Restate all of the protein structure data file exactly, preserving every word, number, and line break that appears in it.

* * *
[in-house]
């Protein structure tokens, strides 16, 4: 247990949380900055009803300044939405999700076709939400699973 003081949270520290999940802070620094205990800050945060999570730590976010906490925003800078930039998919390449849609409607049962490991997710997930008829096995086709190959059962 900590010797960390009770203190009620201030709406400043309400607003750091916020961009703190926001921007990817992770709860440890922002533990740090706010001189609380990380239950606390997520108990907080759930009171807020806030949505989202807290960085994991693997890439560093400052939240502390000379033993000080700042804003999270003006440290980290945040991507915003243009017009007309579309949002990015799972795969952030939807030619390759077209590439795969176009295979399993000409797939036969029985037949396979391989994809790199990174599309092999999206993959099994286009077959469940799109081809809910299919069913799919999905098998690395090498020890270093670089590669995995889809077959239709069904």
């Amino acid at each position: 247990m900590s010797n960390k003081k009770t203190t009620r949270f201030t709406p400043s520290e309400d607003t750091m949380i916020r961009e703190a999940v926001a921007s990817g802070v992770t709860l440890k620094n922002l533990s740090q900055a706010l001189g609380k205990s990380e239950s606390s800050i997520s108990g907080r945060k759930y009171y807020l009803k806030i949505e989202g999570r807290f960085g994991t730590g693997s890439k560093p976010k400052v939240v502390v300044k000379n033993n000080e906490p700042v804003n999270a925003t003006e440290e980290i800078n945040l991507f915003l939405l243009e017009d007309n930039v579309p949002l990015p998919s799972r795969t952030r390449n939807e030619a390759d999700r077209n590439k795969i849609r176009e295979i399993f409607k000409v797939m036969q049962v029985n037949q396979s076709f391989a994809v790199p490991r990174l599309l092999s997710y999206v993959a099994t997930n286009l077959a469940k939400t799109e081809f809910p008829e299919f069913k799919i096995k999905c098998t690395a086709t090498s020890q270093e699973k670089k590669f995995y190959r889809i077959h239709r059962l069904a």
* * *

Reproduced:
[in-house]
């Protein structure tokens, strides 16, 4: 247990949380900055009803300044939405999700076709939400699973 003081949270520290999940802070620094205990800050945060999570730590976010906490925003800078930039998919390449849609409607049962490991997710997930008829096995086709190959059962 900590010797960390009770203190009620201030709406400043309400607003750091916020961009703190926001921007990817992770709860440890922002533990740090706010001189609380990380239950606390997520108990907080759930009171807020806030949505989202807290960085994991693997890439560093400052939240502390000379033993000080700042804003999270003006440290980290945040991507915003243009017009007309579309949002990015799972795969952030939807030619390759077209590439795969176009295979399993000409797939036969029985037949396979391989994809790199990174599309092999999206993959099994286009077959469940799109081809809910299919069913799919999905098998690395090498020890270093670089590669995995889809077959239709069904």
């Amino acid at each position: 247990m900590s010797n960390k003081k009770t203190t009620r949270f201030t709406p400043s520290e309400d607003t750091m949380i916020r961009e703190a999940v926001a921007s990817g802070v992770t709860l440890k620094n922002l533990s740090q900055a706010l001189g609380k205990s990380e239950s606390s800050i997520s108990g907080r945060k759930y009171y807020l009803k806030i949505e989202g999570r807290f960085g994991t730590g693997s890439k560093p976010k400052v939240v502390v300044k000379n033993n000080e906490p700042v804003n999270a925003t003006e440290e980290i800078n945040l991507f915003l939405l243009e017009d007309n930039v579309p949002l990015p998919s799972r795969t952030r390449n939807e030619a390759d999700r077209n590439k795969i849609r176009e295979i399993f409607k000409v797939m036969q049962v029985n037949q396979s076709f391989a994809v790199p490991r990174l599309l092999s997710y999206v993959a099994t997930n286009l077959a469940k939400t799109e081809f809910p008829e299919f069913k799919i096995k999905c098998t690395a086709t090498s020890q270093e699973k670089k590669f995995y190959r889809i077959h239709r059962l069904a």